RSA's CSO Tells Why He Took the Job

APT Breach Seen as Challenge, Not Obstacle
Eddie Schwartz didn't shy away from the offer to become RSA's first chief security officer after the security firm experienced a sophisticated advanced-persistent-threat breach. Instead, Schwartz embraced the hack as the reason to take the job. (See RSA to Get Its First Chief Security Officer.)Schwartz - who had been CSO at NetWitness, a forensics company also owned by RSA's parent, storage maker EMC - had been dealing with APTs for more than four years.

"Despite of everything - somebody saying, 'Are you nuts or something' - coming into RSA at this time, I couldn't think of a more exciting job," Schwartz says in an interview with Information Security Media Group. "Here's an organization that was in the eye of the storm, so to speak, dealing with a very sophisticated adversary and here's an opportunity for me to come in and make a difference. In this industry, you don't get this chance a lot of times in these types of positions so I was very excited to come in and do this."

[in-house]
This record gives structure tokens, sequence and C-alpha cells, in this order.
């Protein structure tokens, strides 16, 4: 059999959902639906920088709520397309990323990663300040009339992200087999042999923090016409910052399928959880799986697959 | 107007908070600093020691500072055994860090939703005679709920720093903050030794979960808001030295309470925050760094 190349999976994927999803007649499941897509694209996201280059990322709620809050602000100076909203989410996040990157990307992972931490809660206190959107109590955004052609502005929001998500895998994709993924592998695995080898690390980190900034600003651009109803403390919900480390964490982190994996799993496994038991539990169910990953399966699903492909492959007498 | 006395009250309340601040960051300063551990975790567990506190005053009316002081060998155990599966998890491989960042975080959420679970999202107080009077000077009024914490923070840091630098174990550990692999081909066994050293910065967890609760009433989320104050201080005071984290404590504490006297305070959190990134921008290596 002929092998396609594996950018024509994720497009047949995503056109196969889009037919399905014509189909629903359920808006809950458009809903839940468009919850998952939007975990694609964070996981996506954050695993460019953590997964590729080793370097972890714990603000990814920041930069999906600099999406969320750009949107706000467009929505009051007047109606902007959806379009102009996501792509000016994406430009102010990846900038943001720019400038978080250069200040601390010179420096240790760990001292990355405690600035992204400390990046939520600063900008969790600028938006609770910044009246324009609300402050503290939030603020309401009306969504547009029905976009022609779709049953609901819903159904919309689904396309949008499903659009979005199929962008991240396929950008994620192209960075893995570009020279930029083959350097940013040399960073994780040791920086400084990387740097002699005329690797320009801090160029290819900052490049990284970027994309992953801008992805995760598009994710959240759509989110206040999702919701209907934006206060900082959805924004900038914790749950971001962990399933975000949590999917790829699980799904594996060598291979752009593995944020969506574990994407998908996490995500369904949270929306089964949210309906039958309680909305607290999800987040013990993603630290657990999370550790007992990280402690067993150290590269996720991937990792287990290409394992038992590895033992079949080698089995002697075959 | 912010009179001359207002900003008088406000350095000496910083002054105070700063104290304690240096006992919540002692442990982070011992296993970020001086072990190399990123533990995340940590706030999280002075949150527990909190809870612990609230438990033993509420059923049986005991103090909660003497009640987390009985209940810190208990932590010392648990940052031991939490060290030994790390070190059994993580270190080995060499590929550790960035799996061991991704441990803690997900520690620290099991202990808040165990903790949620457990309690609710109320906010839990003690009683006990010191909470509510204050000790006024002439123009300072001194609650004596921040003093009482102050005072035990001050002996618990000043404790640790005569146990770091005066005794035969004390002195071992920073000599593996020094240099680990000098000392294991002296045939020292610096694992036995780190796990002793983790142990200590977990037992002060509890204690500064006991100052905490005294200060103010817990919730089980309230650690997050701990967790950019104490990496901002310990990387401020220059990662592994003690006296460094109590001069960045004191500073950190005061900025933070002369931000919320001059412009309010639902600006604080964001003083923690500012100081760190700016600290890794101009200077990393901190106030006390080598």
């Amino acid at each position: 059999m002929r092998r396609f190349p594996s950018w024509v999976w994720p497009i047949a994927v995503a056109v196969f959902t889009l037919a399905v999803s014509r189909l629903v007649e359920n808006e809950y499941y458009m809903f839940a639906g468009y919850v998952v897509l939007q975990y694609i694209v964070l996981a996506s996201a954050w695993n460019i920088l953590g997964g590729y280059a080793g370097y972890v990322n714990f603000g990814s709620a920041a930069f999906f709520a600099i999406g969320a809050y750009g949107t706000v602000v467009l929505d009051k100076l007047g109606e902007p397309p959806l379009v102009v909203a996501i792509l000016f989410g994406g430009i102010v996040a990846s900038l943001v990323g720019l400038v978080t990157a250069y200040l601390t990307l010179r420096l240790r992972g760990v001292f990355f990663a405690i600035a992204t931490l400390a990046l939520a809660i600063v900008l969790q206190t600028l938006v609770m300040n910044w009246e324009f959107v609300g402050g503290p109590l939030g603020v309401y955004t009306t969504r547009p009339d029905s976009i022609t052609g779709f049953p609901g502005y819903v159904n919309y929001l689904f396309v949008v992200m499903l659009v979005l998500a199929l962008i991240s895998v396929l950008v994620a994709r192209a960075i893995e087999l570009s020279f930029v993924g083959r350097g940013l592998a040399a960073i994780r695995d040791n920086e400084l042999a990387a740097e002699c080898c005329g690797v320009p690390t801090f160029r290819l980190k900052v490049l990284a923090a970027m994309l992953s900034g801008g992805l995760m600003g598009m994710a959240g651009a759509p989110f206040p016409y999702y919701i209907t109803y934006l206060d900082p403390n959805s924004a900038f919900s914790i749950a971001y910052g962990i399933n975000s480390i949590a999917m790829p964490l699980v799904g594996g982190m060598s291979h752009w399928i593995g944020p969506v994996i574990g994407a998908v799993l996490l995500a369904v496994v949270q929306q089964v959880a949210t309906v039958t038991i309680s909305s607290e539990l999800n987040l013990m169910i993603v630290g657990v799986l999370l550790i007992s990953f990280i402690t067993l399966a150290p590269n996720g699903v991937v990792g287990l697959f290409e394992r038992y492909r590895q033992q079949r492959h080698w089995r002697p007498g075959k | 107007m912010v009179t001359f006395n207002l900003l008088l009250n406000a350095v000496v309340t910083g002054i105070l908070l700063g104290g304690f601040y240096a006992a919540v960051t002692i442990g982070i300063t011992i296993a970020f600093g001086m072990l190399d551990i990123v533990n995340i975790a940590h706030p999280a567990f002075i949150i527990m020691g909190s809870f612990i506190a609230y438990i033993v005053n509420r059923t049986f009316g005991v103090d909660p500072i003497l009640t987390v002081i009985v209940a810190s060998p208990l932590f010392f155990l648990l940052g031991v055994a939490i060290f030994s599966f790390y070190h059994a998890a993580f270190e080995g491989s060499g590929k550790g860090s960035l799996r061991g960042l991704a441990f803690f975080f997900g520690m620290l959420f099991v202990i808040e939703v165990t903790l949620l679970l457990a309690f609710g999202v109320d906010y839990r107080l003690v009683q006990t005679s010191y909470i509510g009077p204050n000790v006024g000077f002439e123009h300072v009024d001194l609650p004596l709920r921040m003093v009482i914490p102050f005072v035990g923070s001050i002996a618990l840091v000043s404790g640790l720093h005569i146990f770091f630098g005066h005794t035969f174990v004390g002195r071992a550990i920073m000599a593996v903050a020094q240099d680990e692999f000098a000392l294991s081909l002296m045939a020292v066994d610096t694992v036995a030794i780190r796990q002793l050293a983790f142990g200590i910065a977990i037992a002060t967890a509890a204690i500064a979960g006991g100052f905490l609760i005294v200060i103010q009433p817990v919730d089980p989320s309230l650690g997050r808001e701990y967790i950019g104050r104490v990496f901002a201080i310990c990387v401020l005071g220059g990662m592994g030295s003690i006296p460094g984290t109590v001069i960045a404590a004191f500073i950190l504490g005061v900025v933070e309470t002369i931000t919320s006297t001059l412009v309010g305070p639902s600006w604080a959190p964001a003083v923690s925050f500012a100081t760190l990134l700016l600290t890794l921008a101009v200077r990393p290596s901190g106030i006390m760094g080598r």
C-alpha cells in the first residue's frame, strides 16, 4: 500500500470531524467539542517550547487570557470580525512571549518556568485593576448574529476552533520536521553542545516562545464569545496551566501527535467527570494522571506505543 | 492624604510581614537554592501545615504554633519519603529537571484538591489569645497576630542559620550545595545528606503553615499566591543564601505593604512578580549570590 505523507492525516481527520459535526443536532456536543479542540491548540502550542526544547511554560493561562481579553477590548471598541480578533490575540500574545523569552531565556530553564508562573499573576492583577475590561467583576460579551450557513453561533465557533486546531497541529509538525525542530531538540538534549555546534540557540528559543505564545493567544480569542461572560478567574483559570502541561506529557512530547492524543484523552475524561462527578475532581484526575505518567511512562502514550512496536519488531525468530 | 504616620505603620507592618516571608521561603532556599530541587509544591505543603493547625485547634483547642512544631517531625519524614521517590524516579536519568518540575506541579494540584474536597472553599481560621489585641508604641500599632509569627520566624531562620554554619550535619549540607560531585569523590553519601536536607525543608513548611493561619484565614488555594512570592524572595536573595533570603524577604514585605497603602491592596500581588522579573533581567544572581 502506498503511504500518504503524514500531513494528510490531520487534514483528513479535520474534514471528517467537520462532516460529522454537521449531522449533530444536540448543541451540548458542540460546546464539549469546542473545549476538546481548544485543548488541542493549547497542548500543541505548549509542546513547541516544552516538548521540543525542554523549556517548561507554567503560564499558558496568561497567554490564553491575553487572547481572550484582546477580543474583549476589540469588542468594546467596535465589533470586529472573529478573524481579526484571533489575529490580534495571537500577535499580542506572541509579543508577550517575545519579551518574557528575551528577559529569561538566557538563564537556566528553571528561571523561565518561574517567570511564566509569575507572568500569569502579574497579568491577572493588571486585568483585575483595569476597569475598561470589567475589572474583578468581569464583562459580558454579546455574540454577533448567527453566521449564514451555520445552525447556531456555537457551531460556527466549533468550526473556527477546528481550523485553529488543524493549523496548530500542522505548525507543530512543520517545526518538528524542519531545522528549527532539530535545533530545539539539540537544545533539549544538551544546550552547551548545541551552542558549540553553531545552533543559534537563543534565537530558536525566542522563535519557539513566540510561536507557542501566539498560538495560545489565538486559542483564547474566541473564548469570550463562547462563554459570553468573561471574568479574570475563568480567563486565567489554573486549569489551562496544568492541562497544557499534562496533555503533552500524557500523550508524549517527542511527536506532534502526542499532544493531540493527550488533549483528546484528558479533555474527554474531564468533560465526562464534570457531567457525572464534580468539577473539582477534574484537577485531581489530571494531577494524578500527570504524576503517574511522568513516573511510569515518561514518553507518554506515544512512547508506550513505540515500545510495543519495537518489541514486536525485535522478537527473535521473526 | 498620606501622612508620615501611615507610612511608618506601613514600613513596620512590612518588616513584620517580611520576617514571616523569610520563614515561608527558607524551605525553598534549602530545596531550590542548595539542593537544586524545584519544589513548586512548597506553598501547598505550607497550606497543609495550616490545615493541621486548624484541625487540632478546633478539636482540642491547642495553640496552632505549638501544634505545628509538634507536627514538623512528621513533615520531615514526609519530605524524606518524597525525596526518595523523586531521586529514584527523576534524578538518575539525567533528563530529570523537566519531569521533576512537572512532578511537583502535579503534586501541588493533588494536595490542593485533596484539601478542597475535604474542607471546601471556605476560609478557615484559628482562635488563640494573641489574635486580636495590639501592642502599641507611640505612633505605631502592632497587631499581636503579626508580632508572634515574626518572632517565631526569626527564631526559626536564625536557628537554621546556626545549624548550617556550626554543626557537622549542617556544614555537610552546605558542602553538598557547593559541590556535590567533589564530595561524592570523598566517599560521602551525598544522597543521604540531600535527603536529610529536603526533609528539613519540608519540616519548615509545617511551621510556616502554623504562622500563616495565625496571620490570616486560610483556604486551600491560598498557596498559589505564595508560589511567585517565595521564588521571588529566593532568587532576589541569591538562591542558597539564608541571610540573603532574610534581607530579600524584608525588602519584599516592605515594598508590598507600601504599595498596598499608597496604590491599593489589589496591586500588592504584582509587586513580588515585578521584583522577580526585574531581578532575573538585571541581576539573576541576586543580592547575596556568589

In one of his first interviews since being named RSA CSO, Schwartz:

  • Explains why staff morale is high despite the breach.
  • Provides advice to other CSOs and CISOs on how to take lessons from the RSA breach and apply them to defend against similar intrusions.
  • Discusses his relationship with RSA customers.

In the first part of the interview, Schwartz discusses how RSA is focusing internal security on efforts to reduce the time an intruder can go undetected (see RSA's Post-Breach Security).

Since January 2007, Schwartz had served as CSO at NetWitness, an EMC-owned network security provider of real-time network forensics and automated threat analysis. Before joining NetWitness, Schwartz served as chief technology officer of ManTech Security Technologies, senior vice president of operations of Guardant and executive vice president of operations for Predictive Systems. He also worked as chief information security officer at Nationwide Insurance, as a senior computer scientist for CSC and a foreign service officer with the State Department.

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